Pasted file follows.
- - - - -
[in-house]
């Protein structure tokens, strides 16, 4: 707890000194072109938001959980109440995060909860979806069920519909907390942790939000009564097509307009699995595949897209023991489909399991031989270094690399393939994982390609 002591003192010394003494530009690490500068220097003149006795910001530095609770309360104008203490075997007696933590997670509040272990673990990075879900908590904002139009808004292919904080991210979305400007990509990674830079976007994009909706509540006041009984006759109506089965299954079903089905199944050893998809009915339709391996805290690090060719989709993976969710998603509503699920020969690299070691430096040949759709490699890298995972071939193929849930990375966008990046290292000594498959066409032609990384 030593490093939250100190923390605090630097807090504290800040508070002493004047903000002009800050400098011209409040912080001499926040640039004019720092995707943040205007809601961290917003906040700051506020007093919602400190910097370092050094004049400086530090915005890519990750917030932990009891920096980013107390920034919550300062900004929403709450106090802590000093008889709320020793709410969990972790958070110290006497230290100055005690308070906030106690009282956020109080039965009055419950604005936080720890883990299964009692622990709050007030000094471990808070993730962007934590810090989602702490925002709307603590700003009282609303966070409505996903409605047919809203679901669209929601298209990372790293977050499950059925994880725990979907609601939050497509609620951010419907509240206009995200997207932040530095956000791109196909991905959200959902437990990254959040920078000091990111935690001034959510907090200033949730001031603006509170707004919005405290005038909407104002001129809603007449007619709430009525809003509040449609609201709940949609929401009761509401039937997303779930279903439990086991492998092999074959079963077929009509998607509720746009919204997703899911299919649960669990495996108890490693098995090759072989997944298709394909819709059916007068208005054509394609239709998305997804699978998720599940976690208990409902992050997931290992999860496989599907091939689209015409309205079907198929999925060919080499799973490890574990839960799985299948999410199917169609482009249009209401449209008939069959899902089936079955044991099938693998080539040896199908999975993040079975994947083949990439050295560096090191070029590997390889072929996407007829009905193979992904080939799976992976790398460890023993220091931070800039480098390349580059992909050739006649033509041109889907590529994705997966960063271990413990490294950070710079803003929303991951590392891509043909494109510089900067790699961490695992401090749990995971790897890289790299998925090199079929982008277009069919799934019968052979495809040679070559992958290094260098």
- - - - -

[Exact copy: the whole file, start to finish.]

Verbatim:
[in-house]
């Protein structure tokens, strides 16, 4: 707890000194072109938001959980109440995060909860979806069920519909907390942790939000009564097509307009699995595949897209023991489909399991031989270094690399393939994982390609 002591003192010394003494530009690490500068220097003149006795910001530095609770309360104008203490075997007696933590997670509040272990673990990075879900908590904002139009808004292919904080991210979305400007990509990674830079976007994009909706509540006041009984006759109506089965299954079903089905199944050893998809009915339709391996805290690090060719989709993976969710998603509503699920020969690299070691430096040949759709490699890298995972071939193929849930990375966008990046290292000594498959066409032609990384 030593490093939250100190923390605090630097807090504290800040508070002493004047903000002009800050400098011209409040912080001499926040640039004019720092995707943040205007809601961290917003906040700051506020007093919602400190910097370092050094004049400086530090915005890519990750917030932990009891920096980013107390920034919550300062900004929403709450106090802590000093008889709320020793709410969990972790958070110290006497230290100055005690308070906030106690009282956020109080039965009055419950604005936080720890883990299964009692622990709050007030000094471990808070993730962007934590810090989602702490925002709307603590700003009282609303966070409505996903409605047919809203679901669209929601298209990372790293977050499950059925994880725990979907609601939050497509609620951010419907509240206009995200997207932040530095956000791109196909991905959200959902437990990254959040920078000091990111935690001034959510907090200033949730001031603006509170707004919005405290005038909407104002001129809603007449007619709430009525809003509040449609609201709940949609929401009761509401039937997303779930279903439990086991492998092999074959079963077929009509998607509720746009919204997703899911299919649960669990495996108890490693098995090759072989997944298709394909819709059916007068208005054509394609239709998305997804699978998720599940976690208990409902992050997931290992999860496989599907091939689209015409309205079907198929999925060919080499799973490890574990839960799985299948999410199917169609482009249009209401449209008939069959899902089936079955044991099938693998080539040896199908999975993040079975994947083949990439050295560096090191070029590997390889072929996407007829009905193979992904080939799976992976790398460890023993220091931070800039480098390349580059992909050739006649033509041109889907590529994705997966960063271990413990490294950070710079803003929303991951590392891509043909494109510089900067790699961490695992401090749990995971790897890289790299998925090199079929982008277009069919799934019968052979495809040679070559992958290094260098």